Theological Docetism and the Postmodern Turn

One of my pastors (that guy listed as an author on this blog, you can guess which one right?) is doing a Sunday School class this year entitled “Foundations of Systematic Theology”. This morning he dealt with the two natures of Christ in one Person. He began with a brief survey of early errors in Christology regarding this subject. One of them, Docetism, stuck with me today as I thought about facts and appearances. What do I mean?

Docetism is the belief that Christ was divine, but only appeared human. We discussed in the class why this view is problematic. If Jesus only appeared human, then he didn’t really suffer on the cross. If he only appeared human, then he couldn’t be our represententative as the second Adam, couldn’t have experienced (and resisted) temptation in our stead, couldn’t have bled and died in our place.

I started thinking of a postmodern form of Docetism. What would that be, you might ask? The belief that the Bible only appears to record historical events and persons (i.e. Adam and Eve, Noah’s Flood, the extermination of the Canaanites, etc.) but in reality contains a boat load of myth and metaphor. Is there a historical narrative in Scripture you can’t stomach? Simple. It’s a myth. Maybe the early chapters of Genesis got you down? Easy. Metaphor.

It’s all in the appearances anyway, isn’t it?

Except that the Christian faith is based on actual historical events that are all tied together and cannot be separated. Consider 1 Corinthians 15, where Paul defends the resurrection on historical grounds, tracing sin all the way back to Adam. Verse 13 and following, “But if there is no resurrection of the dead, not even Christ has been raised; and if Christ has not been raised, then our preaching is vain, your faith also is vain.” Vs. 17, “and if Christ has not been raised, your faith is worthless; you are still in your sins.” Seems like this historical event is important in the apostle’s view, doesn’t it? Vs. 21-22, “For since by a man came death, by a man also came the resurrection of the dead. For as in Adam all die, so also in Christ all shall be made alive.”

But, wait a minute (says the postmodern mind), Adam is a myth. A figurehead meant to illustrate a theological point. Hmmm. How can I assert a historical Jesus now?

Not sure. I’d like to know that myself.

Have an answer? Chime in…

C.M. Granger

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22 thoughts on “Theological Docetism and the Postmodern Turn

  1. Pingback: Theological Docetism and the Postmodern Turn | The Breadline

  2. That’s an interesting way of framing the subject…I’m not sure if your “opponents” would want to adopt the word “appearances though. It probably wouldn’t contribute much to a faithful description of their position.

    I tend to think that inerrancy is closer to docetism, being that, even though inerrantists affirm the humanity of scripture with their mouths, they deny it in practice, allowing the deity of scripture to so supercede the human element that the human element becomes practically irrelevent.

    The human Jesus grew in wisdom, which I believe insinuates that he didn’t know everything and that he likely even made mistakes. So hey, isn’t what’s good enough for Jesus good enough for the bible?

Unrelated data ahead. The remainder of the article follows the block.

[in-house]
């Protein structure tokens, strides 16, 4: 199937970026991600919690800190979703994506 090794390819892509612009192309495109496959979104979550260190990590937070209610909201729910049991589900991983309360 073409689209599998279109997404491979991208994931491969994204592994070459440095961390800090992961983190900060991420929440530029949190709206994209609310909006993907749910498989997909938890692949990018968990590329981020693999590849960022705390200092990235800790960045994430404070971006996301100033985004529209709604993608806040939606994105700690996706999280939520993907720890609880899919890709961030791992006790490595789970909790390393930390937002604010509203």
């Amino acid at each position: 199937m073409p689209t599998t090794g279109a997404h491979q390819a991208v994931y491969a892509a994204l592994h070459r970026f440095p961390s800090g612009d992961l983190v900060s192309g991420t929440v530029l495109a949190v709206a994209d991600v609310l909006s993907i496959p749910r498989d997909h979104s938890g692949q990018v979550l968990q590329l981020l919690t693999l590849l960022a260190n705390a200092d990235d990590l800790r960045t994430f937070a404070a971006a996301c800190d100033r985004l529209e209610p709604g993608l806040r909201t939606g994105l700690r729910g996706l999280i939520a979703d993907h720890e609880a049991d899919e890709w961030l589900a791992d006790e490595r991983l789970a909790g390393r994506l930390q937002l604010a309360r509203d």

Is the bible “more” the word of God than Jesus?

  3. Hi Brian,

    What word would my “opponents” then adopt?

    I’m happy to utilize the correct terminology.

    Why do you assume humanity = “the possibility of error” when referring to the humanity of Scripture?

    Since Jesus grew from boyhood to manhood, being truly human, I would expect him to grow in wisdom. However, since he is also truly divine, I don’t see why this must insinuate that he made mistakes. Perhaps there is a mystery in the Incarnation that you are failing to account for? Could it not be that Jesus accepted certain human limitations with regard to knowledge without being prone to error?

    Taking the Bible as a whole, the conclusion that Jesus “made mistakes” is untenable. Since Jesus quoted Scripture as authoritative at every point, as “unbreakable”, and made authoritative deductions from the OT, and said that God’s word is truth (Jn. 17:17), certainly what’s good enough for Jesus is good enough for the Bible.

    You asked:

    “Is the bible “more” the word of God than Jesus?”

    The Bible is the word of God written, Jesus is the Word of God made flesh. There are errors in neither.

  4. “Appearance” is a poor word choice because your “opponents” do not believe that it is self-evident, within the bible itself, that its authors were intending to present literal, historical facts in a post-enlightenment, scientific sense.

    The bible only “appears” to present literal, historical and/or scientific facts to persons who have been indoctrinated by or within certain traditions (traditions which so often refuse to engage with serious biblical scholarship in any meaningful way) which presume that the authors of the scriptures were intending to present literal, historical and/or scientific facts when, in fact, they were not.

    Your “opponents” would argue that if students of the bible would pay closer attention to the literary genre of each individual book of the bible, and also if they would attempt to cease from reading their post-enlightenment conceptions of the nature of things such as history, science and truth back into the text of scripture, then they would begin to see that the biblical authors did not intend to recount literal, historical, scientific facts through their writings.